Born in Pereyaslav in Kyiv region, Sholem Aleichem, the master of “laughing through tears”, has visited many places that can be found on the contemporary map of Ukraine. And so our sarcastic author describes in his works the Ukrainian villages and towns parallel to the shtetln, where in the time of the Russian Empire the Jewish population had to live in the so-called Pale of Settlement.

Oleksandra Uralova is a researcher, writer and Yiddish teacher from Kyiv, who also works in the field of literary translation from Yiddish into Ukrainian. In 2019 she received the Feller Kovba Prize of the Ukrainian Association for Jewish Studies for her translation of Sholem Aleichem’s “Tevye, the Milkman”, and in the spring of 2022 her translations of Avrom Sutzkever’s “From the Vilna Ghetto” and “Green Aquarium” were awarded awarded the Sholem-Aleichem State Prize.

Tuesday, 22 November 2022, 7PM
during the exhibition MIR ZENEN DO!

Event mainly in german language.

Hasselwerder Str. 22
12439 Berlin-Schöneweide

Admission free — Donations welcome

Kindly supported by the Partnership for Democracy Schöneweide with funds from the federal program Demokratie leben!

2 November: The Newest Yiddish Poetry

Flyer for reading in Yiddish and English.

Yiddish Berlin presents:
"the newest yiddish poetry"

jake schneider
katerina kuznetsova
jordan lee schnee

arndt beck

berlin kreuzberg
dresdener str. 14
november 2, 8PM"

Yiddish.Berlin is thrilled. After years of hard work, three gutsy, talented voices from our own circle are ready to present their own original Yiddish poetry. Be there when Jake Schneider, Katerina Kuznetsova, and Jordan Lee Schnee share their creations with the public for the first time. With an introduction by Arndt Beck.

Counterclockwise from top-right: Arndt Beck, Jake Schneider, Katerina Kuznetsova, Jordan Lee Schnee

Spring and Summer 2022

After the closing of our successful exhibition Mageyfe | Milkhome | Mame-Loshn in June, we’ve taken a short break from organizing events to enjoy a busy summer of other Yiddish activities. The one exception is our twice-monthly conversation group (shmueskrayz) “Shmues un Vayn,” which will be meeting next on the 4th and 16th of August. If you are in town and would like to join us, please email us for the locations and to join the shmueskrayz mailing list. Recent guests to the shmueskrayz have included Karo Wegner from Poland, Reb Noyekh Barrera from California, and Prof. Sara Feldman of Harvard University.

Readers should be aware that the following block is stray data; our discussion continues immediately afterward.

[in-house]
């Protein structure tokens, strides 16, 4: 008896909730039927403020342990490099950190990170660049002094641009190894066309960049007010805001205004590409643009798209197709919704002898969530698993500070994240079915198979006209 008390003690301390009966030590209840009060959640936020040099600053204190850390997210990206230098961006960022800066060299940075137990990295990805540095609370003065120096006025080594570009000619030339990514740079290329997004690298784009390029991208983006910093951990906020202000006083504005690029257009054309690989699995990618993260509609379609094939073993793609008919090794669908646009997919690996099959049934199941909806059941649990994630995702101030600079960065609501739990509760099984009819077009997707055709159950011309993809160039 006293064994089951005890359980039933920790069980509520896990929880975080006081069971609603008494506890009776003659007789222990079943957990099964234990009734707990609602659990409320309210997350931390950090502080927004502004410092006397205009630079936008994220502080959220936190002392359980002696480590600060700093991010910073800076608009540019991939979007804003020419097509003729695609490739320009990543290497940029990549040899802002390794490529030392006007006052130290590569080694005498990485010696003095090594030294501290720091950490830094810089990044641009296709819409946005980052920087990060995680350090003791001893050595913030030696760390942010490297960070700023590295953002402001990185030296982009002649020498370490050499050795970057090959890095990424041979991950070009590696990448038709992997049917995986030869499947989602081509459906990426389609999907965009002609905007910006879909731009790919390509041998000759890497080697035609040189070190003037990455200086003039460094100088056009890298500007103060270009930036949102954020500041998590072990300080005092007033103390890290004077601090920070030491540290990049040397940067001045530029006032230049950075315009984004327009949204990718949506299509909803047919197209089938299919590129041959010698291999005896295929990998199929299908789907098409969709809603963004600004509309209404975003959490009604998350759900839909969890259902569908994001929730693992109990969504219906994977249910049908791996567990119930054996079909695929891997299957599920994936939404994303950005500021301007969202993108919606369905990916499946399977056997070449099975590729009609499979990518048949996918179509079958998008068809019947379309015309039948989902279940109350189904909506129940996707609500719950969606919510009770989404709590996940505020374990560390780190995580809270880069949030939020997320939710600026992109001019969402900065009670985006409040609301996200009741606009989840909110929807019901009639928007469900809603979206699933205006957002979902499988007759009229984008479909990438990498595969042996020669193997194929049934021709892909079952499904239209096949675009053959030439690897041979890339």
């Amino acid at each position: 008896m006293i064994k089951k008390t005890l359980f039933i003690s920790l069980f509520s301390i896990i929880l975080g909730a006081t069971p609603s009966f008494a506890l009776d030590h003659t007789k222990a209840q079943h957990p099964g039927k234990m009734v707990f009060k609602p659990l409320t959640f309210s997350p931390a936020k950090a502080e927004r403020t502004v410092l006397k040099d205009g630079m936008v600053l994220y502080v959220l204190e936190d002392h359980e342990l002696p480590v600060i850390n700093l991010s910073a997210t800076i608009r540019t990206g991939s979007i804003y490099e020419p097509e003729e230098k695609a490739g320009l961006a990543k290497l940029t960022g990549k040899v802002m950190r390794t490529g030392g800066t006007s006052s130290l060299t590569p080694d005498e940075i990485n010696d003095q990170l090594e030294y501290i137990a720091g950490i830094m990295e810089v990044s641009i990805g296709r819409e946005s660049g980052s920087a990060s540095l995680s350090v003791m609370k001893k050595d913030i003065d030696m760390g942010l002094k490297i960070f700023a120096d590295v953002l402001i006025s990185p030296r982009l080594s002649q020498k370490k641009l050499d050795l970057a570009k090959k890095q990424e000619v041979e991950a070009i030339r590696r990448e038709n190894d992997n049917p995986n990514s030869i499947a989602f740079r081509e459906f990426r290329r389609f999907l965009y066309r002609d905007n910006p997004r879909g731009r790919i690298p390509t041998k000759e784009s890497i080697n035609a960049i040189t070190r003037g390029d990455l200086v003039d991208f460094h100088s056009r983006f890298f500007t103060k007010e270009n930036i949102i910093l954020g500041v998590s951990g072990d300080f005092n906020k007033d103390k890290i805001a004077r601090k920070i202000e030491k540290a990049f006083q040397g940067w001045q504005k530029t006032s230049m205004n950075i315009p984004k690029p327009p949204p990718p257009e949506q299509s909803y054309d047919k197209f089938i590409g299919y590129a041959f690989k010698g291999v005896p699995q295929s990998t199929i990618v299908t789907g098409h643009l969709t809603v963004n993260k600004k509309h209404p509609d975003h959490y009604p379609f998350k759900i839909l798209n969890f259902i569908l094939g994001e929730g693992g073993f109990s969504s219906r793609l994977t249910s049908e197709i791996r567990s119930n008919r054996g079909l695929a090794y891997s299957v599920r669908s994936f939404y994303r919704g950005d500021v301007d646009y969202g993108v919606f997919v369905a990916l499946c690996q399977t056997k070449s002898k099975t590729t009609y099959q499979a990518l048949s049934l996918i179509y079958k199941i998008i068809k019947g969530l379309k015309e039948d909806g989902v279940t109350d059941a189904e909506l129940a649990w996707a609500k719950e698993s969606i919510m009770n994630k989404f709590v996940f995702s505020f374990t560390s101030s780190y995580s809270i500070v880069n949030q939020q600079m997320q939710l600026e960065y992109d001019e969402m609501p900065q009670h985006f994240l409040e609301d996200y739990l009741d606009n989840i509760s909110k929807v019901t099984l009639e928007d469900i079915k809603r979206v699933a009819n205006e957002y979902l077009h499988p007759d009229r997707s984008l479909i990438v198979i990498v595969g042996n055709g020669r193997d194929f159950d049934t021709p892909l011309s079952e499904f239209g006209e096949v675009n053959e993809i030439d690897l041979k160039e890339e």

An announcement image for the conversation group. The white handwritten Yiddish text, on a blue and pink gradient, translates to: "Conversation and Wine 11: Thursday Fourth of August 2022, 19:30"
Announcement for the 11th Shmues un Vayn meetup (location removed)

On the somber 70th anniversary of the Night of the Murdered Soviet Yiddish Poets, we will not be hosting our own commemoration as we have the past four years. However, we will of course be individually involved in at least two of the many events to mark this sad occasion organized by other groups and institutions. We encourage you to join us at the symposium and reading at the Jewish Museum Berlin on 14 August as part of the Yiddish in Berlin summer program, or the night of remembrance on 12 August in Weimar, as part of Yiddish Summer Weimar.

Meanwhile, members of Yiddish.Berlin have recently been involved in:

  • An ELES Seminar in Rheinsberg about Yiddish run by four of us (Jordan Lee Schnee, Anna Rozenfeld, Irad Ben Isaak, and Katerina Kuznetsova) and featuring a performance by Daniel Kahn
  • The conference “The Avant-Garde in Yiddish Culture: The 100th Anniversary of Khalyastre” at Bar-Ilan University, including a presentation by Irad Ben Isaak
  • Generation J, a Yiddish-themed summer camp for young adults in Weimar
  • The first ever UK Yiddish Sof-Vokh: 48 hours of nonstop Yiddish in Yorkshire, including a Yiddish poetry writing workshop with Jake Schneider
  • Shtetl Berlin’s latest jam-packed “kleznick” (Klezmer picnic) by the Landwehr canal (photo below)